I purchased this kid's book after our tour of the Robie House earlier this year. The tour guide said it was a fun read with interesting info on the house, and he was right. It's the second in a series, and I haven't read the first, but it was still enjoyable, even though it's intended for upper elementary kids. I loved the details about the house, and I liked the focus on the house as a work of art. If I was still homeschooling my daughter this series would definitely become part of our curricul ...more
Sophie Carbone
May 11, 2020 rated it really liked it
*3.5 stars.*
I did enjoy this one better than the last one! (Even though I gave it the same rating, they ended up sort of balancing out) The mystery was better but still turned out a bit meh... also getting kind of annoyed with the amount of coincidences that aren’t really coincidences they’re shoving in your face. It’s probably gonna lead to something bigger on in the series but I don’t really know if I care? The addition of Tommy was nice! But I’m really sure I care all that much about the char
Apr 11, 2019 rated it really liked it
Shelves: my-library
Well, young adult fiction and mysteries are not my genres at all, but I am a committed enthusiast of Frank Lloyd Wright's work and this book has enough FLW and enough interesting facts about the Robie House to earn it a 4 star rating. I will say that I both listened to the audio book, which was well produced, and read the paperback, and I far preferred the paperback. It has augmenting illustrations and it was easier for me to give it my full attention when reading the paperback. A cool read for ...more
Sep 04, 2019 rated it it was amazing
This review has been hidden because it contains spoilers. To view it, click here.
Sep 15, 2017 rated it liked it  ·  review of another edition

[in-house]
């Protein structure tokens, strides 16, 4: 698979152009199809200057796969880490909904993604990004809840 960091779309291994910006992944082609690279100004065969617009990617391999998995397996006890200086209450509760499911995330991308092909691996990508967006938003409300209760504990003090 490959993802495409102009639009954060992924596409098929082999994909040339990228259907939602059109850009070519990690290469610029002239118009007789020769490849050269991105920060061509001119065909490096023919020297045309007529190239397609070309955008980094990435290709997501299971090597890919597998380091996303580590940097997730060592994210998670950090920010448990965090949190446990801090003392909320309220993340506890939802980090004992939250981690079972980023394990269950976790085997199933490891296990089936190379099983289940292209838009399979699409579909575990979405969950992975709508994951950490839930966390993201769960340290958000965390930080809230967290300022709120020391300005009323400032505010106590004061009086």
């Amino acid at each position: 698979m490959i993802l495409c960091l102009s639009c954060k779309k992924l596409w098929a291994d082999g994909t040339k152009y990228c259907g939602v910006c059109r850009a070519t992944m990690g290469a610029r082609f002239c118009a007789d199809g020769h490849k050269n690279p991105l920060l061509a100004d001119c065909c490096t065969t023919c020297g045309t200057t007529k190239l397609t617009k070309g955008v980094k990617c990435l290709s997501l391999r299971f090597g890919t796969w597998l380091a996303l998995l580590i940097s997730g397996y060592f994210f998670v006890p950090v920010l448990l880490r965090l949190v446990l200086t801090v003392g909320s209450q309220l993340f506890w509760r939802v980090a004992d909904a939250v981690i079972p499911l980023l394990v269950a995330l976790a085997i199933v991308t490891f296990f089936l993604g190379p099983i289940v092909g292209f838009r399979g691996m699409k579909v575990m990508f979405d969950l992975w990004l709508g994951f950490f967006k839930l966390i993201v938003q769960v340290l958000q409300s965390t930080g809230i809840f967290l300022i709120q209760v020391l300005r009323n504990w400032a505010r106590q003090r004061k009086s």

Shelves: listened-to
When I picked up the book I did not realize it was the second in a series. I was interested only in the Frank Lloyd Wright aspect of the book. Now that I am finished, I am not interested in reading the first book.

As an adult reading young adult fiction, I find it unbelievable that three 12-year-olds can have such an impact.

The family dynamic of each main character was described in great detail, and I appreciated the difference between them.
Dec 10, 2017 rated it did not like it
I did not like this book at all. One of the things that angered me the most was how many strange details were immediately assumed to relate to the mystery of the Robie House. It was almost like the author just wanted to get the book over with as soon as possible! It took me a while to finish because I kept stalling, which is a pretty bad sign. I would not recommend it to anyone older than 12.
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I was born in New York City and grew up playing in Central Park, getting my share of scraped knees, and riding many public buses and subways. By the time I was a teenager, I sometimes stopped at the Metropolitan Museum of Art or the Frick Museum after school, just to wander and look and think. The Met has five Vermeer paintings and the Frick three, so Vermeer and I have been friends for many years ...more

Other books in the series

Chasing Vermeer (4 books)
  • Chasing Vermeer (Chasing Vermeer, #1)
  • The Calder Game (Chasing Vermeer, #3)
  • Pieces and Players (Chasing Vermeer, #4)